How to Treat Twins as Individuals

A metro Detroit expert offers tips on helping twins embrace their unique bond while also developing a sense of self.

“Congratulations, I’m having twins! Let’s go shopping and find two of everything for these two babies. They should have the same things!”

I can still recall this initial thought when I discovered I was having my boy/girl twins. Buying two of the exact same things is usually the first idea that comes to mind for most parents when finding out that they are expecting multiples.

Although, I always wanted my twins to have their own identity, I could not help, but to put them on matching sets during the holidays or give them similar names.

For some parents, when they have multiple babies that are born within minutes of each other, it’s sometimes difficult to treat them differently instead of individuals with their own uniqueness.

Most parents start off treating their twins similarly before they are even born by naming their twins similar names, buying matching clothing or even encouraging their twins at some point to have the same interest in certain activities. But they are separate individuals!

They each have their own habits, their own strengths, their own talents and their own personalities. So, how do you treat twins as individuals and how do you make sure people on the outside respect their differences?

A local psychologist, Zenobia Kindle-Davis, LMSW of Lenora’s Light in Warren, says there are many reasons twins tend to be treated similarly.

Why it’s important

“Many people assume that twins have the exact same interests and personalities, others sometimes have trouble honoring their differences or uniqueness,” she explains. “Many people do this, and few consider that this may not be healthy for the twins overall, but especially when it comes to their development and relationships.”

Kindle-Davis says, many parents, especially during this COVID pandemic are strained, so their multiples are treated the same.

“They are often working with limited resources and time, so treating twins, similarly is often times easier and automatic. This is not something to necessarily judge or shame, it’s more so something to be aware of and adjust,” she says. “Twins have a special bond oftentimes and those on the outside may also be afraid of being excluded or coming off as disrespectful, so seeing them as a ‘unit’ in some cases seem safer.”

Research from Psychology Today in 2011 explains that twins should not be compared — instead, parents should treat them as individuals.

“Parents, family members, and friends often fall into the trap of calling them “the twins,” “the boys,” or “the girls,” Cathy Cress stated in this study. “While this may seem natural, it can leave twins feeling very unappreciated as individuals.”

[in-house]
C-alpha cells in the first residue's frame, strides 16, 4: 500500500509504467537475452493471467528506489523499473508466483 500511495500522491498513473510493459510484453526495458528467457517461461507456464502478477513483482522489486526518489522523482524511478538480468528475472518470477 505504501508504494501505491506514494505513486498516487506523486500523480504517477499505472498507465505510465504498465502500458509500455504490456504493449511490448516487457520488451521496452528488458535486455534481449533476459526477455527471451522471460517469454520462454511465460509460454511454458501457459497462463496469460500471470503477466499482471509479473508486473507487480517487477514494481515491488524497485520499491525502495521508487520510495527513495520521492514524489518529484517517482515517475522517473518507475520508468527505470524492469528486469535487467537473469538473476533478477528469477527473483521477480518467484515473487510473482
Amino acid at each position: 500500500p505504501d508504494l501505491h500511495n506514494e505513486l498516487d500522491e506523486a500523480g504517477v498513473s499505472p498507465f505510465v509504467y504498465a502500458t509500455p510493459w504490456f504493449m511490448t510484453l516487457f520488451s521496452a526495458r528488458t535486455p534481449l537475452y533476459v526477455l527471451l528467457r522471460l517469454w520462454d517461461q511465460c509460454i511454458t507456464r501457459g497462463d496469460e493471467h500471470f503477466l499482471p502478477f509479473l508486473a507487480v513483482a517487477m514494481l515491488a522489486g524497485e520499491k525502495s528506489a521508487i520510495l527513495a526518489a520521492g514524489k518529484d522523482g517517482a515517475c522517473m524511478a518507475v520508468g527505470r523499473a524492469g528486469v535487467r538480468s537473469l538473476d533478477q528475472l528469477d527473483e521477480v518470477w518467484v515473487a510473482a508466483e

Twins need to be able to have their own identities starting around 4-years-old, Kindle adds.

“Sometimes as a society, we can be extreme or binary-focused where on one end we can’t treat twins the same or assume they have similar interests, then on the other end of the spectrum, twins are expected to be opposites,” she explains. “However, considering twins often do not have the privilege of not having to share things like those born from one single birth, it is important to celebrate their unique interests and allow them separate parent bonding time when appropriate.”

How to treat twins as individuals

As children develop, their personalities and interests become clearer, this is no different for twins.

Allowing them to explore and embrace their own identities helps them have a sense-of-self outside of their twinship, which on one end can actually make life easier for parents or guardians and on the other end, sets the twins up for success as they reach high school and head towards their adult years.

“The more they understand themselves as individuals while celebrating their unique twin bonds, the less they will compete or sacrifice joy and goals or dreams to protect the other twin from feeling left out,” Kindle says.

Cress explained, “Comparisons of children-like who got the first tooth, which walked first, who is the bigger baby, don’t support twins’ individual natures and can lead to future ‘I Hate You” stories.’”

According to Kindle, here are some tips on how to encourage twin’s individuality:

  • Attempt to decrease or refrain from having one constantly speak for both of them.
  • Attempt to (while it will be hard at times) create separate bonding times with them.
  • Encourage (not force) them to have space to themselves at times.
  • Try not to compare (this applies to all sibling relationships however, often times siblings are compared in general)
  • Ask them in what ways they want to be treated similarly or differently.
  • Encourage expression and open communication.
  • Attempt to build a balanced relationship with them individually and as a twinship, instead of attempting to break through the relationship (this may be hard for some as jealousy is taboo but a very natural emotion).

Darlene A. White is a metro Detroit mom to one set of twins.

Follow Metro Parent on Instagram.

Darlene A. White
Darlene A. White
Darlene A. White, is a dedicated freelance journalist based in metro Detroit. With over a decade of journalistic experience under her belt, she creates compelling stories that attract a diverse readership, with a particular emphasis on parenting. As a mom of twins, Darlene enjoys library visits, park coffees and Target outings.



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